Arts in the Classroom Professional Development Program:Final Evaluation Report

Powell, D. (2007). Arts in the Classroom Professional Development Program: Final Evaluation Report. Santa Clara County, CA: Arts in the Classroom Consortium. 


This study is an evaluation of The Arts in the Classroom Program which engaged 91 Kindergarten through sixth grade classroom teachers from a single school district in order to build their capacity to deliver standards-based interdisciplinary arts instruction to their students. The teachers received extensive professional development as well as individual coaching in the development of an interdisciplinary arts unit. The evaluation found that the program positively impacted teachers' beliefs, confidence, and capacity to develop and implement interdisciplinary art units. The evaluation also found that benefits to the teachers, in turn, positively impacted their students' cognitive, emotional, and social capacities. 

Key Findings:

The Arts in the Classroom program had two central goals: 1. build teachers' knowledge, skills, and confidence in the arts, and 2. build teachers' capacity to develop and implement interdisciplinary arts instruction. Researchers found:

  • Teachers' capacity to provide standards based interdisciplinary arts instruction improved overall
  • Teachers benefitted from networking and peer collaboration
  • The program resulted in the engagement and development of students' cognitive, emotional, and social capacities, as reported by their teachers. 

Significance of the Findings:

The Arts in the Classroom Professional Development program was identified as an arts education model by the U.S. Department of Education for study and potential replication. As such it is significant that the model proved to be successful and information about how to successfully replicate this program can be disseminated. This study also contributes to a growing body of literature on the impact of professional development in the arts for teachers on student learning outcomes.


Teachers were recruited for the program from 22 schools which had been identified as "high priority" by the state of California. This designation indicates a low level of student academic performance and high percentages of students from low-income families and students who are English Language Learners. Teachers from these schools self selected to be in the program and to participate in either the first or second year of the program although researchers sought a balance of grade levels taught, years of teaching experience, and school based information for each year. While 91 teachers began the program only 63 (68 percent) completed all program components. The program evaluation employed a mixed-methods design. The data collection instruments included surveys, interviews, and field notes conducted before, during and after the program over a span of two years. Researchers sought a before-after program completion comparison within each of the two groups and between groups. Additionally seven teachers were identified through random sampling to serve as case study participants in order to provide a more in-depth look at teacher experience and learning through the program. Student learning was assessed using the teacher developed interdisciplinary art lesson units. Teachers recorded their classroom observations and analyzed student work created during the units. Survey data was analyzed through the statistical analysis software while qualitative data, such as written reflections, field notes and interview transcripts, were coded and categorized using inductive analysis related to the core concepts of the program. All data collection procedures corresponded with the objectives and content of the program being evaluated.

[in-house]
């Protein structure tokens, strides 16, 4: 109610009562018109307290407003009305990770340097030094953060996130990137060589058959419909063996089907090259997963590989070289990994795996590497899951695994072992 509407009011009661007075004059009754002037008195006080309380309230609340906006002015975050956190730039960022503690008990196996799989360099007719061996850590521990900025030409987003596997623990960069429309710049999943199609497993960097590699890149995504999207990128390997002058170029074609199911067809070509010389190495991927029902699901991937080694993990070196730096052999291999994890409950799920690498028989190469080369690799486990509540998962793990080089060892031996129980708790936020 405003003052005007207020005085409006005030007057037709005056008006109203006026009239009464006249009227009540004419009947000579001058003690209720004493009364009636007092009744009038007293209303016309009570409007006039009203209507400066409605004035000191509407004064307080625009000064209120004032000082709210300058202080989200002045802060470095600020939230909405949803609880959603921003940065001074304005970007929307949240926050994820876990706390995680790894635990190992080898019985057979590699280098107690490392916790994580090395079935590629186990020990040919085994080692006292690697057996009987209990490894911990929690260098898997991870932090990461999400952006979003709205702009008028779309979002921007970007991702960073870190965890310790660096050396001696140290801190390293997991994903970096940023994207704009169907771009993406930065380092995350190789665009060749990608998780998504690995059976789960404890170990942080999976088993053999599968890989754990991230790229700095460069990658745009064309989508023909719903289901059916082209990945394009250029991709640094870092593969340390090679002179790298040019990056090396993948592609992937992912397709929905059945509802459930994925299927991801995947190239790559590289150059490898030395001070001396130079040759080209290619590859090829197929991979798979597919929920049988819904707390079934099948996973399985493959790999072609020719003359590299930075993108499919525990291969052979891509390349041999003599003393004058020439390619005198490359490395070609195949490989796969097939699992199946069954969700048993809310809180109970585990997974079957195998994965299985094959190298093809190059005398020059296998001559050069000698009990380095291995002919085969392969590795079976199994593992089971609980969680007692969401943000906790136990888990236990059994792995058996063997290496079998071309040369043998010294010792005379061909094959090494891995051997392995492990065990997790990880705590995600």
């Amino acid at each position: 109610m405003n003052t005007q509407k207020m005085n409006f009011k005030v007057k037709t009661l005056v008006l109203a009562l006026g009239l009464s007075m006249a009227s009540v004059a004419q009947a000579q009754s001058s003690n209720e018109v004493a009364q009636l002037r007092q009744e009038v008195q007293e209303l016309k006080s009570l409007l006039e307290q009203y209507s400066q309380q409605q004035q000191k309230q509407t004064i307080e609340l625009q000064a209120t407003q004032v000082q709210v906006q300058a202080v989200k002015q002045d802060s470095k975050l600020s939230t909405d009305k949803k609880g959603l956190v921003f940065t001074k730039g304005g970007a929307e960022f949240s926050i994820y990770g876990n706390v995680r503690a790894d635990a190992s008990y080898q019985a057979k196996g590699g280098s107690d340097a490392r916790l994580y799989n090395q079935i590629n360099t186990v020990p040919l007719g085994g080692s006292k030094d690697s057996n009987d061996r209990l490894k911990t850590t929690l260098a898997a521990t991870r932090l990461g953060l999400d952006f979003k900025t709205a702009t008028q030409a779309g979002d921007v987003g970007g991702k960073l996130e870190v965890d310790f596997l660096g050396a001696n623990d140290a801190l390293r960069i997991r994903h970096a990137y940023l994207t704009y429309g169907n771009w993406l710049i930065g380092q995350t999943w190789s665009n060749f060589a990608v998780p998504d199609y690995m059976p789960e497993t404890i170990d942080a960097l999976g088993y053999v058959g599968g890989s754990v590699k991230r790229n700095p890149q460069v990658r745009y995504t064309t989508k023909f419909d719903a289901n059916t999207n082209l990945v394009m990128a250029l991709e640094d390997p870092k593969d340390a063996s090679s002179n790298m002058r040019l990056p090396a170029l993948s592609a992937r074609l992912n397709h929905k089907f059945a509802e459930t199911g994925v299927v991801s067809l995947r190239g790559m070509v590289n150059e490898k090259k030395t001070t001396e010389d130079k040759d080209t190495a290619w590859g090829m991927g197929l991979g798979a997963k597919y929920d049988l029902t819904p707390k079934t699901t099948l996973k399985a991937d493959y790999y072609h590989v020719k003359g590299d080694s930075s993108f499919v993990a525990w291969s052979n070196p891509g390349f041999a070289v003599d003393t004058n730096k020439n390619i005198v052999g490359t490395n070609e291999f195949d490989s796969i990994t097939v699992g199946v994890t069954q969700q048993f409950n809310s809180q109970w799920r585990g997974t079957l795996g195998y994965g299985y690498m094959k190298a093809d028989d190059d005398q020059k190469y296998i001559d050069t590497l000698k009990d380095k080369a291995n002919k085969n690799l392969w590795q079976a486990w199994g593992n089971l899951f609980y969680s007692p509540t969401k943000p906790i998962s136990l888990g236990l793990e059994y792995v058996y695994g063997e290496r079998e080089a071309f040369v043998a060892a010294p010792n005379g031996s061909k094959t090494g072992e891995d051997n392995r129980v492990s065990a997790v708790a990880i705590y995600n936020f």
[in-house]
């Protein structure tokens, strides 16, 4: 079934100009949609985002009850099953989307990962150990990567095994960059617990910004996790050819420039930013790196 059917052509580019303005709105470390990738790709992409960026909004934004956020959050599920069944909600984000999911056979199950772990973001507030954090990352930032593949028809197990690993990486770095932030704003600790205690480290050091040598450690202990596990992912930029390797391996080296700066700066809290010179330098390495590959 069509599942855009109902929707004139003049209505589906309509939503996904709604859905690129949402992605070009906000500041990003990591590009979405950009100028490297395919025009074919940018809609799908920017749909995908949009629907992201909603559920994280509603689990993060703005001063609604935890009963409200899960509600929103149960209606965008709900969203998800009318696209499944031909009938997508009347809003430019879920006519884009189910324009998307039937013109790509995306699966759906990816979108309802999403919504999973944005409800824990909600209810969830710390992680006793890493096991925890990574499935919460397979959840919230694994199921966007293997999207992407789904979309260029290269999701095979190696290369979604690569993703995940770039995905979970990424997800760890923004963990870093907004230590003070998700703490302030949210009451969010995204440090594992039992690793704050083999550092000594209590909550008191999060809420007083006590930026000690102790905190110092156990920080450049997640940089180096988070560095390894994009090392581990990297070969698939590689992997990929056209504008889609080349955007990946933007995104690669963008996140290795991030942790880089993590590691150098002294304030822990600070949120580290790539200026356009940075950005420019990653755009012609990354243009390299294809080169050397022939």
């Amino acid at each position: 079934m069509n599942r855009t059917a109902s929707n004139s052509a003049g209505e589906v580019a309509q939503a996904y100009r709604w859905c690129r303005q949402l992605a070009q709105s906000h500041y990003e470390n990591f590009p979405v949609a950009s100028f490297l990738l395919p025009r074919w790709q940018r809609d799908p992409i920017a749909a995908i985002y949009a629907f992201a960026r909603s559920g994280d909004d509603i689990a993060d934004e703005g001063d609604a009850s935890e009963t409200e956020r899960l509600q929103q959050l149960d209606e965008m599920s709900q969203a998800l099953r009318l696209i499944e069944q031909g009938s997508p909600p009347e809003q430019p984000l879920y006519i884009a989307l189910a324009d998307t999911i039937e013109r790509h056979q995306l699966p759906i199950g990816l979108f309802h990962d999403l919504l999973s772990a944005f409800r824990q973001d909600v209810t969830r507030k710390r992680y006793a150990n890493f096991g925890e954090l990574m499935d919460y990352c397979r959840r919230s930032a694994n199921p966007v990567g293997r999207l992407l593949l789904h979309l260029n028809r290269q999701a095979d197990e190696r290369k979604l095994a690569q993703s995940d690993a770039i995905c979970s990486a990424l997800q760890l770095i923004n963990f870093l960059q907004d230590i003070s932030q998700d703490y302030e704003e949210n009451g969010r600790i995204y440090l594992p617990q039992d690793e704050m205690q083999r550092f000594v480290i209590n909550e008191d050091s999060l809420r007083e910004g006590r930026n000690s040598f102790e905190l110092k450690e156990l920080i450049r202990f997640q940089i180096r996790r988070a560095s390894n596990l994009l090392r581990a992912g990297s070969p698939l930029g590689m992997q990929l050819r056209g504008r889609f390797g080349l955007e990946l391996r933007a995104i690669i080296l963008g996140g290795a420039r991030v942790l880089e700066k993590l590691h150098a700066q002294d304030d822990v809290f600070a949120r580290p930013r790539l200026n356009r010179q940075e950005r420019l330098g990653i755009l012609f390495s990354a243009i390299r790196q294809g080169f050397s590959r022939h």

Limitations of the Research:

Because of attrition, the year one and year two groups did not have matching characteristics. The inability to compare the experience of two matched groups is a limitation of this study. Attrition, as well as programmatic changes made after the first year, led to diverse experiences for each group which impacts the validity of the study. All student data in this study was teacher reported. This study is also limited in by its primary role as a program evaluation in that only the success of core concepts of the program were measured.

Questions to Guide New Research:

Teacher characteristics such as years of teaching experience were recorded as part of this study but the data was not disaggregated to show the impact of these characteristics on the outcomes. Future research could identify teacher characteristics that contribute to effective collaboration with peers and with arts integration coaches. Future research could also use empirical data collection methods to report on the cognitive, emotional, and personal impacts of arts integration on students. This information can be difficult to measure, but this study encourages further research in those areas.